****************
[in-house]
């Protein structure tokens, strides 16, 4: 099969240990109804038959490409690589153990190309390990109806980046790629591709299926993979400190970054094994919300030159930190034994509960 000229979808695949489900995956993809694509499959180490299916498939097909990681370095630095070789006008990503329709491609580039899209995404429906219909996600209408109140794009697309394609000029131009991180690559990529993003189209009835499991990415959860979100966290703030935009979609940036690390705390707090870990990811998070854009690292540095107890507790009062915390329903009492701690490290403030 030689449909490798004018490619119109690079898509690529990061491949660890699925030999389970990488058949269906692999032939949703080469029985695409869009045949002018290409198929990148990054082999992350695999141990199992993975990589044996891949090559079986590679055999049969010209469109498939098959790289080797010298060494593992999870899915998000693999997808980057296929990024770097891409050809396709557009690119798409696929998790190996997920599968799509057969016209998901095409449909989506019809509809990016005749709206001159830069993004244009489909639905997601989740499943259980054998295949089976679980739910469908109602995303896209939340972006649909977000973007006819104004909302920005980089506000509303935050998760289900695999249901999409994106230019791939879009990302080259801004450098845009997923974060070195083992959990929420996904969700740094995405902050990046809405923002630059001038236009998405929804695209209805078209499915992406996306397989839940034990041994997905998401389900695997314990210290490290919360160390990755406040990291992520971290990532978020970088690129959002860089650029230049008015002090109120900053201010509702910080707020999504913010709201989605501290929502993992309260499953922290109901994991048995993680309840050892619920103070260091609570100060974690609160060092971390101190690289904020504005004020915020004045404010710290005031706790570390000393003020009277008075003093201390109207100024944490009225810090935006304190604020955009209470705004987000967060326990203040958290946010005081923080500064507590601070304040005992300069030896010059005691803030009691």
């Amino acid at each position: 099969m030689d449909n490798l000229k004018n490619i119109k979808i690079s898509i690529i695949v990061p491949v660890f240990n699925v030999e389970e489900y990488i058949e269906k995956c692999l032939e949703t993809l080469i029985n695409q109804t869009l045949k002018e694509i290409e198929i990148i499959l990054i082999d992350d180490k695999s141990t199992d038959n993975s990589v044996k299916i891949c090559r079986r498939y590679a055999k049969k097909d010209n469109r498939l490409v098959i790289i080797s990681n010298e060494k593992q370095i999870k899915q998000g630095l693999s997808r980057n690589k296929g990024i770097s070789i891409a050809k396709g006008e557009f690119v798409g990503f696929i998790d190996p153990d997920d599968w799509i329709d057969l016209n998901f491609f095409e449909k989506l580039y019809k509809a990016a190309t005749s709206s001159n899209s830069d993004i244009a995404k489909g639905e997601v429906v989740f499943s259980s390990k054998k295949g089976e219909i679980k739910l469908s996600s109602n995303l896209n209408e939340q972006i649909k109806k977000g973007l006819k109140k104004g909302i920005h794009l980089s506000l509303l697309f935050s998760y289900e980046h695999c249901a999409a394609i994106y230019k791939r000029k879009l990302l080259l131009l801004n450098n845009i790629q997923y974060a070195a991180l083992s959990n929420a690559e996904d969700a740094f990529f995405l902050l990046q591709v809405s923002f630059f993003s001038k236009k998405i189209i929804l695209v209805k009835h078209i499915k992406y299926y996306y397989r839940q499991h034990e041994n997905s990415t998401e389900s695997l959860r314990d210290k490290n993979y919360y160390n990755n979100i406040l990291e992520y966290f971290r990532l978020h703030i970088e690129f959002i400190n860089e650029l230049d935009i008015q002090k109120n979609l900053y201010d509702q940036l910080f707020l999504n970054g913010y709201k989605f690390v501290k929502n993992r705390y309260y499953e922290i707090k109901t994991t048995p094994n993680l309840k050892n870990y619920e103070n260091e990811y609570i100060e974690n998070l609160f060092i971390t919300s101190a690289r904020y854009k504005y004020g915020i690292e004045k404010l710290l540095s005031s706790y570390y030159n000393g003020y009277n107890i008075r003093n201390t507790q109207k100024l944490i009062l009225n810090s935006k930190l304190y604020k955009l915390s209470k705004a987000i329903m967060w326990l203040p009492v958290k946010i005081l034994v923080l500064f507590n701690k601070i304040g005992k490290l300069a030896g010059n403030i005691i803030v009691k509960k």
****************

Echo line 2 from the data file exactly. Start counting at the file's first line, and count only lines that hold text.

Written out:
């Protein structure tokens, strides 16, 4: 099969240990109804038959490409690589153990190309390990109806980046790629591709299926993979400190970054094994919300030159930190034994509960 000229979808695949489900995956993809694509499959180490299916498939097909990681370095630095070789006008990503329709491609580039899209995404429906219909996600209408109140794009697309394609000029131009991180690559990529993003189209009835499991990415959860979100966290703030935009979609940036690390705390707090870990990811998070854009690292540095107890507790009062915390329903009492701690490290403030 030689449909490798004018490619119109690079898509690529990061491949660890699925030999389970990488058949269906692999032939949703080469029985695409869009045949002018290409198929990148990054082999992350695999141990199992993975990589044996891949090559079986590679055999049969010209469109498939098959790289080797010298060494593992999870899915998000693999997808980057296929990024770097891409050809396709557009690119798409696929998790190996997920599968799509057969016209998901095409449909989506019809509809990016005749709206001159830069993004244009489909639905997601989740499943259980054998295949089976679980739910469908109602995303896209939340972006649909977000973007006819104004909302920005980089506000509303935050998760289900695999249901999409994106230019791939879009990302080259801004450098845009997923974060070195083992959990929420996904969700740094995405902050990046809405923002630059001038236009998405929804695209209805078209499915992406996306397989839940034990041994997905998401389900695997314990210290490290919360160390990755406040990291992520971290990532978020970088690129959002860089650029230049008015002090109120900053201010509702910080707020999504913010709201989605501290929502993992309260499953922290109901994991048995993680309840050892619920103070260091609570100060974690609160060092971390101190690289904020504005004020915020004045404010710290005031706790570390000393003020009277008075003093201390109207100024944490009225810090935006304190604020955009209470705004987000967060326990203040958290946010005081923080500064507590601070304040005992300069030896010059005691803030009691």